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After Lord Glenconner stiffed his family by leaving much of his fortune to his manservant Kent Adonai who spent his life on his lordship’s private island, Mustique, I can’t blame the widow for needing to earn a buck or two. The court case helped, and her family came through with a great house for her, but still. It isn’t the retirement she expected–is it?
Having published her memoir, Lady in Waiting, about her life with both husband Colin Tennant, Lord Glenconner, and job as Lady in Waiting to Princess Margaret, Lady Anne has turned to writing a murder mystery with a fictionalized version of herself doing much of the sleuthing.
Venerable, but still lovely, Lady Blair (“Lady Vee”–for Victoria, to her friends), wife of Jasper, Lord Blair–owner of the hedonistic private island, Mustique, arrives home to be met by her Oscar-winning friend [not-quite-lover] Philip. Lady Vee wears pastel cotton dresses, sun hats, drives her own buggy, speaks of the natives as friends, but accepts and expects that her world be overseen by her locally born butler. She is returning from the hard duty of attending Princess Magaret’s personally-planned funeral at St. George’s Chapel, Windsor (where Princess Eugenie was married). That she lives among the super-rich on this island of luxury is another thing Lady Vee takes for granted. And, like all the residents, rich or poor, black or white, she takes safety here for granted, too. [Cue the scary music.]
A beautiful young aristocrat goes missing–presumed dead. Soon, though, another young aristo goes missing. The posh Lady Vee simply must get involved to see that it is all investigated properly. After all, she and husband Jasper sent the man now running to island’s police to school in the UK and on to Oxford. Of course she must oversee it all. Adding to her angst is that her adopted daughter, [child of a late friend] the planet-saving Lily, is a friend of the missing young woman.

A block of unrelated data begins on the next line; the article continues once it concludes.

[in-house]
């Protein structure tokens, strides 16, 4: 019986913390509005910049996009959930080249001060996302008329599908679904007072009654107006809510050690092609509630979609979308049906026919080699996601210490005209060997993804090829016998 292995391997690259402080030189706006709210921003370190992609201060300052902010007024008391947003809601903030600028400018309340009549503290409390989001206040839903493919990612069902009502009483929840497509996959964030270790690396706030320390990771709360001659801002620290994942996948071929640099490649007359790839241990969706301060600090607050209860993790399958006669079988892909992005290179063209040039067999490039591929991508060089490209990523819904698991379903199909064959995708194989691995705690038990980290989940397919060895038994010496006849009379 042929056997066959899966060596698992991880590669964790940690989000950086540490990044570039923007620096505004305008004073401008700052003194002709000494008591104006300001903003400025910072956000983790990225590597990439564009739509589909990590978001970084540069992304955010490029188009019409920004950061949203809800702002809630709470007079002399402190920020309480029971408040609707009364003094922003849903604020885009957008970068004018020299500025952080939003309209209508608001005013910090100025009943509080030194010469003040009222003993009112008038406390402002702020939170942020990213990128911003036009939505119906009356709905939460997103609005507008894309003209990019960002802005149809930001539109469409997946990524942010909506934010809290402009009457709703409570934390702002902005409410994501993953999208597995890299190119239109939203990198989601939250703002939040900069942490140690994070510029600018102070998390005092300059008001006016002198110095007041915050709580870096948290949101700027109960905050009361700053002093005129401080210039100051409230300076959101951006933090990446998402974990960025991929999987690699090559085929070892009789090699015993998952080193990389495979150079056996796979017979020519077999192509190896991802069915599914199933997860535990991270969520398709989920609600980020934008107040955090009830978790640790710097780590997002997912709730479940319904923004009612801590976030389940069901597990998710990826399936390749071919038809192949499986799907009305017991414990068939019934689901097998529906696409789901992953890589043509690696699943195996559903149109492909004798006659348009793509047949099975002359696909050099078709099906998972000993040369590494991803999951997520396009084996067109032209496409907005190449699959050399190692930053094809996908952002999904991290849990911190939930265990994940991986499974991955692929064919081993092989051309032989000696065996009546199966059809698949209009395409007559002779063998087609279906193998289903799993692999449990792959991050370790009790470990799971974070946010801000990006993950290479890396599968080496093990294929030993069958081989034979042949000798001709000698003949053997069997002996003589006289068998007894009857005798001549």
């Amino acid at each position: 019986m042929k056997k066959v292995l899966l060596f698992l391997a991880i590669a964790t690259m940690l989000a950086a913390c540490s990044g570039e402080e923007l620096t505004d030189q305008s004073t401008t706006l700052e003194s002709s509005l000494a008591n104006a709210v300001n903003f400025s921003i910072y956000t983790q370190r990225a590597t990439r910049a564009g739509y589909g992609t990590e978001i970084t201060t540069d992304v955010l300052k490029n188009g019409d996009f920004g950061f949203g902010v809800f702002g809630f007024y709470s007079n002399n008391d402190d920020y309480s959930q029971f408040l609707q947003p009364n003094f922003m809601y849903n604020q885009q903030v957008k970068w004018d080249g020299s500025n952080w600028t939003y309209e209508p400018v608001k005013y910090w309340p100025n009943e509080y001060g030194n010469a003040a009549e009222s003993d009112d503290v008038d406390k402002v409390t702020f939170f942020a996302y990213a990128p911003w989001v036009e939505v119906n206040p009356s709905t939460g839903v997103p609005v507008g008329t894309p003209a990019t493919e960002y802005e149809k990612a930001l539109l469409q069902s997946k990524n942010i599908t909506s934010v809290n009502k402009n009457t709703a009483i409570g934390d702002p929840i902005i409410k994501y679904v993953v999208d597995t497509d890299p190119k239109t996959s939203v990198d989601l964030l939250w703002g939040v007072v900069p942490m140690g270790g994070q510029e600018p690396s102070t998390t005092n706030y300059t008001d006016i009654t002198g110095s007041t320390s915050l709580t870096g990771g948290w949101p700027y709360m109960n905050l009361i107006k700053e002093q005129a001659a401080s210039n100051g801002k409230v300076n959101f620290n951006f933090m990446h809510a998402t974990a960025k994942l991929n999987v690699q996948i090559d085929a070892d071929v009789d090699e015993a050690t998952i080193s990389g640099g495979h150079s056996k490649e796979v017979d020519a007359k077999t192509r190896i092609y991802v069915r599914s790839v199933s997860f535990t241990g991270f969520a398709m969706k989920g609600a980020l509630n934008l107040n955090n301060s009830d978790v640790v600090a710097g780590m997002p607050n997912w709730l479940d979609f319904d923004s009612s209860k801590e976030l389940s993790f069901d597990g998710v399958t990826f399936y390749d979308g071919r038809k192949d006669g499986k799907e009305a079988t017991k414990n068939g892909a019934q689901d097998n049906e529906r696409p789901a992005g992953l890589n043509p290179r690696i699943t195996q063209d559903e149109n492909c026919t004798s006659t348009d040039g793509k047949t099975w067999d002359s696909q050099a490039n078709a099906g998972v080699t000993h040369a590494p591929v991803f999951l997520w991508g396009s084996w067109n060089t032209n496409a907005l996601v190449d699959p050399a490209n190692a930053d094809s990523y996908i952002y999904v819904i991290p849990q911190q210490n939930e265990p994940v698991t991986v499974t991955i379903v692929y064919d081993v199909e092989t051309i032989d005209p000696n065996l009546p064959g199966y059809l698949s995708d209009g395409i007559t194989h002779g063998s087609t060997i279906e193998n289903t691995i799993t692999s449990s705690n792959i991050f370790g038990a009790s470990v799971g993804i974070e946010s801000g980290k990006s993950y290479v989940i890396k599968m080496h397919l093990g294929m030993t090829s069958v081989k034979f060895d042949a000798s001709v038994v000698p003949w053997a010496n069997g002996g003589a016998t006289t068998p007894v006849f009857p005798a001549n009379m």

In among this story we hear of Lord Blair’s sad nerves and the way he must be loved through his crying jags and what not. We are informed of how amazing it is that the true citizens of Mustique, those whose families were here before Lord Blair arrived, have failed to give up all their old beliefs. Thankfully, though, Anglican communion is provided by a starched-chasuble-wearing priest at the aptly-named Bamboo Church.
Throughout the story are sprinkled mentions and memories of Her Royal Highness to constantly remind us of the author’s real-life role as Lady in Waiting (the Duchess of Cambridge rubs along fine without one) and of her nearly lifelong devotion to the Queen’s younger sister.
“I think about her every day, but that’s to be expected. We were together longer than most marriages.”
[Note: The Princess Margaret mentions function as the mandatory icky-sex moments or or woke views mandated to render a book publishable today.]
Where was I? Sigh….You get the idea. Well, I’m no wiz with mysteries, but I nailed the killed on about page 5 and I don’t think “they” had been introduced yet. (I use “they” in quotation marks not to be derogatory about anyone’s chosen pronouns, but to preserve the identity of the villain an don’t spoil the outcome of the book.)
Someone as well connected as Lady Vee, sorry, I meant Lady Glenconner (Lady Anne–she was born Lady Anne and became Lady Glenconner at marriage. Her father was an Earl, her husband a Baron–I’m rusty on my Debrett’s so I’m not sure which is right and don’t care to take time, for once, to look it up!) should have produced a better story than this. Surely someone would have ghost-written it for a reasonable percentage of the take?
Photos: Marie Claire
Now, maybe for book two of the series (it will be a series I presume—although she’s given a different name and title to herself and her husband, she’s just another fictionalized real person turned sleuth) perhaps Princess Margaret will pop up for a sing-along at the piano in her vintage swimming costume with the whale-boning to hoist her royal boobs up to the right level and will flip ash from her holdered-cigarette and order butler Wesley around like the diva she was. That might be more interesting. Maybe Roddy Llewellyn will come with her? That would be even more fun!
Never mind! Lady Anne is a treasure and I adore her!
Mind you, those stars are the real-deal. Coke (pronounced Cook) family stars. Not paste.
You can read more about Lady Anne’s memoir, Lady in Waiting here.
You can also read about her husband, Colin, in this post.